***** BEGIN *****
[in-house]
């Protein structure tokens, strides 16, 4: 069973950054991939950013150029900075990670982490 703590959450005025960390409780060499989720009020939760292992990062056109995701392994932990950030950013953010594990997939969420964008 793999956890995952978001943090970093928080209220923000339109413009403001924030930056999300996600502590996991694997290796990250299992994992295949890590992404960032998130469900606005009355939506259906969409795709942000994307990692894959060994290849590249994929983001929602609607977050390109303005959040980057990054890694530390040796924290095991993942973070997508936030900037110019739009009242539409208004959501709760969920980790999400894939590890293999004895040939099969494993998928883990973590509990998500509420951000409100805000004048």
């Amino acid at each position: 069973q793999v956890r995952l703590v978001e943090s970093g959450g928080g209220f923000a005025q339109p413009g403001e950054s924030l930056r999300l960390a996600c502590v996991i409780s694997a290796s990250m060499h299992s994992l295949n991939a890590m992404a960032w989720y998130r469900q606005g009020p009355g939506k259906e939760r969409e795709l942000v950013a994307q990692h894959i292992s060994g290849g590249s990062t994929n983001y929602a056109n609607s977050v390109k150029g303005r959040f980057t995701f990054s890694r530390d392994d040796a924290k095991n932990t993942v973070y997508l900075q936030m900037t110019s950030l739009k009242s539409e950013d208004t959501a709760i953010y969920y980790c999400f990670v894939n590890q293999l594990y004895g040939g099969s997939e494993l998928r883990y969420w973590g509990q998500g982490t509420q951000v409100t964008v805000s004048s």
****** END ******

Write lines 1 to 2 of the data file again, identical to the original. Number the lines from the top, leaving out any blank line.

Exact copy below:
[in-house]
């Protein structure tokens, strides 16, 4: 069973950054991939950013150029900075990670982490 703590959450005025960390409780060499989720009020939760292992990062056109995701392994932990950030950013953010594990997939969420964008 793999956890995952978001943090970093928080209220923000339109413009403001924030930056999300996600502590996991694997290796990250299992994992295949890590992404960032998130469900606005009355939506259906969409795709942000994307990692894959060994290849590249994929983001929602609607977050390109303005959040980057990054890694530390040796924290095991993942973070997508936030900037110019739009009242539409208004959501709760969920980790999400894939590890293999004895040939099969494993998928883990973590509990998500509420951000409100805000004048």